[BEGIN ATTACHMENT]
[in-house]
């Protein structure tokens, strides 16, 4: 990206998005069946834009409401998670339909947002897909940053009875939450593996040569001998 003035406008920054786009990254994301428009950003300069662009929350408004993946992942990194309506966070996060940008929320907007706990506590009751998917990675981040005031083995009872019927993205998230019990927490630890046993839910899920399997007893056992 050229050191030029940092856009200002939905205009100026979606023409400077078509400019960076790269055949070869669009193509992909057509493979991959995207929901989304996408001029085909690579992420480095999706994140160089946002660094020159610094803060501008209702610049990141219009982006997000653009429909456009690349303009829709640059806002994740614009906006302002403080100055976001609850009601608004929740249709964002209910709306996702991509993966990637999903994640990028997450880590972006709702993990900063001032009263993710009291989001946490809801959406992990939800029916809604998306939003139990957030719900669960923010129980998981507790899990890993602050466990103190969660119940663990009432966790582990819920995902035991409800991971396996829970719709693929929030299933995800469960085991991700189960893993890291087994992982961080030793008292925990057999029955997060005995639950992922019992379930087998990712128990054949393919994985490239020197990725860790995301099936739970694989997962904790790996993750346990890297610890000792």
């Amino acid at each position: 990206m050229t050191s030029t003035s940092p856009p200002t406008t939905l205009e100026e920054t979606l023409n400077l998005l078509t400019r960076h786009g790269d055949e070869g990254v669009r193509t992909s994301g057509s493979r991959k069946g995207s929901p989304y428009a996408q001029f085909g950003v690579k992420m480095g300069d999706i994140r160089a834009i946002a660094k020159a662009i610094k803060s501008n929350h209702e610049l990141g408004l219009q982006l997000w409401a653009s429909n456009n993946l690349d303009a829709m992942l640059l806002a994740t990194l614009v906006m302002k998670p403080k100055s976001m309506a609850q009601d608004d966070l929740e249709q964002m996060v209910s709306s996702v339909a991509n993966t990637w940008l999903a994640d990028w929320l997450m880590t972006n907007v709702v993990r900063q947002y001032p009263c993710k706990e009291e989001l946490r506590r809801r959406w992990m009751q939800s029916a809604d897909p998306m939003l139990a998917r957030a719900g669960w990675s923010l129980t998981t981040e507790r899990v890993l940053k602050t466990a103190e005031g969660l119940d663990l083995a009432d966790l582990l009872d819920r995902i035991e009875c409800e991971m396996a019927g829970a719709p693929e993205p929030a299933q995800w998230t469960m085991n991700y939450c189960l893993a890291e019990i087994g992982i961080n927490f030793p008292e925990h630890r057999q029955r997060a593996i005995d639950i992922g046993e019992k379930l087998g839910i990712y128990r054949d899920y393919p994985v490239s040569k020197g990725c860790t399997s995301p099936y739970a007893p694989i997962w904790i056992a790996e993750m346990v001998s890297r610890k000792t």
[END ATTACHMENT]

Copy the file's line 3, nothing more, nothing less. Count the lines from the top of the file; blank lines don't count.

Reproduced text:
């Amino acid at each position: 990206m050229t050191s030029t003035s940092p856009p200002t406008t939905l205009e100026e920054t979606l023409n400077l998005l078509t400019r960076h786009g790269d055949e070869g990254v669009r193509t992909s994301g057509s493979r991959k069946g995207s929901p989304y428009a996408q001029f085909g950003v690579k992420m480095g300069d999706i994140r160089a834009i946002a660094k020159a662009i610094k803060s501008n929350h209702e610049l990141g408004l219009q982006l997000w409401a653009s429909n456009n993946l690349d303009a829709m992942l640059l806002a994740t990194l614009v906006m302002k998670p403080k100055s976001m309506a609850q009601d608004d966070l929740e249709q964002m996060v209910s709306s996702v339909a991509n993966t990637w940008l999903a994640d990028w929320l997450m880590t972006n907007v709702v993990r900063q947002y001032p009263c993710k706990e009291e989001l946490r506590r809801r959406w992990m009751q939800s029916a809604d897909p998306m939003l139990a998917r957030a719900g669960w990675s923010l129980t998981t981040e507790r899990v890993l940053k602050t466990a103190e005031g969660l119940d663990l083995a009432d966790l582990l009872d819920r995902i035991e009875c409800e991971m396996a019927g829970a719709p693929e993205p929030a299933q995800w998230t469960m085991n991700y939450c189960l893993a890291e019990i087994g992982i961080n927490f030793p008292e925990h630890r057999q029955r997060a593996i005995d639950i992922g046993e019992k379930l087998g839910i990712y128990r054949d899920y393919p994985v490239s040569k020197g990725c860790t399997s995301p099936y739970a007893p694989i997962w904790i056992a790996e993750m346990v001998s890297r610890k000792t």